The Iron Age sword and mirror found in a 2,000-year-old burial on the Isles of Scilly.
(Image credit: Historic England Archive. PLB K000684)
A 2,000-year-old burial unearthed in England has stumped archaeologists since its discovery more than 20 years ago; interred alongside the human remains were a sword, a weapon associated with male warriors, but also a mirror, an object frequently buried with women.
Now, a new tooth analysis of the remains reveals that the person buried at the site, located on Isles of Scilly, an archipelago off of England’s southwestern coast, was an Iron Age woman, likely a warrior, according to a study published July 27 in the Journal of Archaeological Science: Reports.
Archaeologists originally found the mysterious, first-century-B.C. burial site in 1999. Because the cist, or stone-lined grave, contained an iron sword, researchers at the time concluded that the person buried there was likely a man. However, since the grave also contained a bronze mirror equipped with a handle, experts were perplexed about the individual’s sex, according to a statement. The burial also contained a metal brooch, spiral ring and the remains of a shield.
During the Iron Age, mirrors held an important significance and had multiple uses. If the individual was a female warrior, perhaps she used the mirror to communicate, reflecting light off its surface to signal to fellow warriors to attack, the researchers wrote. The reflective objects also had ritualistic purposes and may have been used to communicate with the supernatural world to ensure a raid’s success or for the safe return of warriors going into battle, according to the study.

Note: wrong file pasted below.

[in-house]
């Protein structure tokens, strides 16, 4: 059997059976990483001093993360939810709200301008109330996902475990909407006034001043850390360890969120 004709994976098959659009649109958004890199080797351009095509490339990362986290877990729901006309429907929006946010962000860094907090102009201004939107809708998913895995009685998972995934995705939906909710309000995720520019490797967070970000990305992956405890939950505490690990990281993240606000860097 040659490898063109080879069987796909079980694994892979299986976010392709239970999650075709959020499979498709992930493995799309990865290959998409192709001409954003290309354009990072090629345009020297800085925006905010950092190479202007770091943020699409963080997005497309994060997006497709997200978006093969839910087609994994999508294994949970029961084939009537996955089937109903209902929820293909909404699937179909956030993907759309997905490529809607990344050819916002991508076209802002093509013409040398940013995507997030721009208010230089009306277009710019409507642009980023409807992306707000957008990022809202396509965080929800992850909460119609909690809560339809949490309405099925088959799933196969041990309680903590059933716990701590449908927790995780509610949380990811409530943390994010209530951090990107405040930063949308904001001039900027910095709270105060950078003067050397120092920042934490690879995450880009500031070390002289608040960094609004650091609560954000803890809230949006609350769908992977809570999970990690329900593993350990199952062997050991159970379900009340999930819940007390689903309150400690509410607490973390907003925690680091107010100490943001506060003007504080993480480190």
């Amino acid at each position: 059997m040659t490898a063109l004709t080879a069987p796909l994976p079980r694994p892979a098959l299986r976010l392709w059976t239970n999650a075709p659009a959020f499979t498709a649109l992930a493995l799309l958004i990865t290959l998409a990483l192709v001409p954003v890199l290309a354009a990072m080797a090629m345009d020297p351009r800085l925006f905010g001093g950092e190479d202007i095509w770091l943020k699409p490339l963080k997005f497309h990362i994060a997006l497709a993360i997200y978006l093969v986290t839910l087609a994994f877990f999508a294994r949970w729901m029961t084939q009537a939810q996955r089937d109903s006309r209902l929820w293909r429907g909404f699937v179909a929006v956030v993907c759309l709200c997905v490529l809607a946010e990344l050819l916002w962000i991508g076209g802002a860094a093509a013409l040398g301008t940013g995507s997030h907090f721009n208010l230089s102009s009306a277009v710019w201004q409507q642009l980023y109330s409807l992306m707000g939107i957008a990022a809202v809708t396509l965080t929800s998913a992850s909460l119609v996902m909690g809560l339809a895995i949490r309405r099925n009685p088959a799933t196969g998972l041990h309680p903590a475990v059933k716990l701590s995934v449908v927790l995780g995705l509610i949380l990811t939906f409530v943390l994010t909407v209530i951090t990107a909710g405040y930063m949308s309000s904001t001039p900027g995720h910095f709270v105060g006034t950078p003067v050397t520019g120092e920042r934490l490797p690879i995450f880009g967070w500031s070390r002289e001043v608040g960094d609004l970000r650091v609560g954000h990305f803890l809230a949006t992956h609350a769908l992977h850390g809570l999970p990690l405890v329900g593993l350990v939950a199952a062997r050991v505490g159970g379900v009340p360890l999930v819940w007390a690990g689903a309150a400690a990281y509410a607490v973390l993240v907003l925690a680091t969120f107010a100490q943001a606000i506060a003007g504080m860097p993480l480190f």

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“Our findings offer an exciting opportunity to re-interpret this important burial,” study co-author Sarah Stark, a human skeletal biologist at Historic England, an organization that preserves historic sites in the country, said in the statement. “They provide evidence of a leading role for a woman in warfare on Iron Age Scilly.”
Detail of the sword unearthed in 1999. (Image credit: Historic England Archive. PLB K000686)The buried skeleton was poorly preserved and the DNA within had deteriorated, so to determine the sex, scientists turned to the individual’s teeth. The person’s tooth enamel contained a form of the amelogenin peptide — a short chain of amino acids key to enamel formation — that’s encoded by a gene found only on the X chromosome. They found no trace of the Y-chromosome version of amelogenin, suggesting that the individual did not have a Y chromosome.
As most females carry two X chromosomes and no Y, the team was able to conclude with 96% probability that the warrior was a woman, according to the study.
“Although we can never know completely about the symbolism of objects found in graves, the combination of a sword and a mirror suggests this woman had high status within her community and may have played a commanding role in local warfare, organizing or leading raids on rival groups,” Stark said. “This could suggest that female involvement in raiding and other types of violence was more common in Iron Age society than we’ve previously thought.”
The sword and mirror have been housed at the Isles of Scilly Museum since 2002, according to BBC News.
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Jennifer Nalewicki is a Salt Lake City-based journalist whose work has been featured in The New York Times, Smithsonian Magazine, Scientific American, Popular Mechanics and more. She covers several science topics from planet Earth to paleontology and archaeology to health and culture. Prior to freelancing, Jennifer held an Editor role at Time Inc. Jennifer has a bachelor’s degree in Journalism from The University of Texas at Austin.